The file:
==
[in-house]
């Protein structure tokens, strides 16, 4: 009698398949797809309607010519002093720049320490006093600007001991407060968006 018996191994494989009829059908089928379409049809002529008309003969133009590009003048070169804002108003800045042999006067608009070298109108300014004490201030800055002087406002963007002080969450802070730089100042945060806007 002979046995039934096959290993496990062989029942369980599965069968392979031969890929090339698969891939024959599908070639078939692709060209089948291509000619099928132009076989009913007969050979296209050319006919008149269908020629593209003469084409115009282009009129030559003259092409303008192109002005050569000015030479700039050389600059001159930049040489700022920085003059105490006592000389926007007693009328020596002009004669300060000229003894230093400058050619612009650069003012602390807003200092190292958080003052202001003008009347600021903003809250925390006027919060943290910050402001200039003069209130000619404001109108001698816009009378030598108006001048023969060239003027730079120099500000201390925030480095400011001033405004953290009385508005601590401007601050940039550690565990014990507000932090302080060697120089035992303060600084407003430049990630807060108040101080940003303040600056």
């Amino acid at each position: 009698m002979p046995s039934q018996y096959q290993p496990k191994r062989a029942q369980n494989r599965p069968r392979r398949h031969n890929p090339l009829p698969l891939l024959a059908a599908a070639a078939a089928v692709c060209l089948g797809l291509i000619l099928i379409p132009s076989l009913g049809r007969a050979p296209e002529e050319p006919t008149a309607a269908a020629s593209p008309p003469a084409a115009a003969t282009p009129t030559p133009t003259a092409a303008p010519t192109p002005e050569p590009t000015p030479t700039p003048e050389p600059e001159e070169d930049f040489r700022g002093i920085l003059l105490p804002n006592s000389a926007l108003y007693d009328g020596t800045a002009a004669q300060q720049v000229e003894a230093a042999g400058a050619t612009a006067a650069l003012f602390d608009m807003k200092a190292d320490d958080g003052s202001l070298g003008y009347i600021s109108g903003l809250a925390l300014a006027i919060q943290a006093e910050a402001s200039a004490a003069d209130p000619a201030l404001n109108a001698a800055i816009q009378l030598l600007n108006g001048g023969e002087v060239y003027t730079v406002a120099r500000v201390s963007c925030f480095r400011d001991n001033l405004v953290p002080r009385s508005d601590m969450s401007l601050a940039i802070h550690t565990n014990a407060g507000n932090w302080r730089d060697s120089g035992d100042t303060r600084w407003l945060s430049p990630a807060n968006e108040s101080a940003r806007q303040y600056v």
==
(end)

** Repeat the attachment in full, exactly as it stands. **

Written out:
[in-house]
């Protein structure tokens, strides 16, 4: 009698398949797809309607010519002093720049320490006093600007001991407060968006 018996191994494989009829059908089928379409049809002529008309003969133009590009003048070169804002108003800045042999006067608009070298109108300014004490201030800055002087406002963007002080969450802070730089100042945060806007 002979046995039934096959290993496990062989029942369980599965069968392979031969890929090339698969891939024959599908070639078939692709060209089948291509000619099928132009076989009913007969050979296209050319006919008149269908020629593209003469084409115009282009009129030559003259092409303008192109002005050569000015030479700039050389600059001159930049040489700022920085003059105490006592000389926007007693009328020596002009004669300060000229003894230093400058050619612009650069003012602390807003200092190292958080003052202001003008009347600021903003809250925390006027919060943290910050402001200039003069209130000619404001109108001698816009009378030598108006001048023969060239003027730079120099500000201390925030480095400011001033405004953290009385508005601590401007601050940039550690565990014990507000932090302080060697120089035992303060600084407003430049990630807060108040101080940003303040600056």
């Amino acid at each position: 009698m002979p046995s039934q018996y096959q290993p496990k191994r062989a029942q369980n494989r599965p069968r392979r398949h031969n890929p090339l009829p698969l891939l024959a059908a599908a070639a078939a089928v692709c060209l089948g797809l291509i000619l099928i379409p132009s076989l009913g049809r007969a050979p296209e002529e050319p006919t008149a309607a269908a020629s593209p008309p003469a084409a115009a003969t282009p009129t030559p133009t003259a092409a303008p010519t192109p002005e050569p590009t000015p030479t700039p003048e050389p600059e001159e070169d930049f040489r700022g002093i920085l003059l105490p804002n006592s000389a926007l108003y007693d009328g020596t800045a002009a004669q300060q720049v000229e003894a230093a042999g400058a050619t612009a006067a650069l003012f602390d608009m807003k200092a190292d320490d958080g003052s202001l070298g003008y009347i600021s109108g903003l809250a925390l300014a006027i919060q943290a006093e910050a402001s200039a004490a003069d209130p000619a201030l404001n109108a001698a800055i816009q009378l030598l600007n108006g001048g023969e002087v060239y003027t730079v406002a120099r500000v201390s963007c925030f480095r400011d001991n001033l405004v953290p002080r009385s508005d601590m969450s401007l601050a940039i802070h550690t565990n014990a407060g507000n932090w302080r730089d060697s120089g035992d100042t303060r600084w407003l945060s430049p990630a807060n968006e108040s101080a940003r806007q303040y600056v």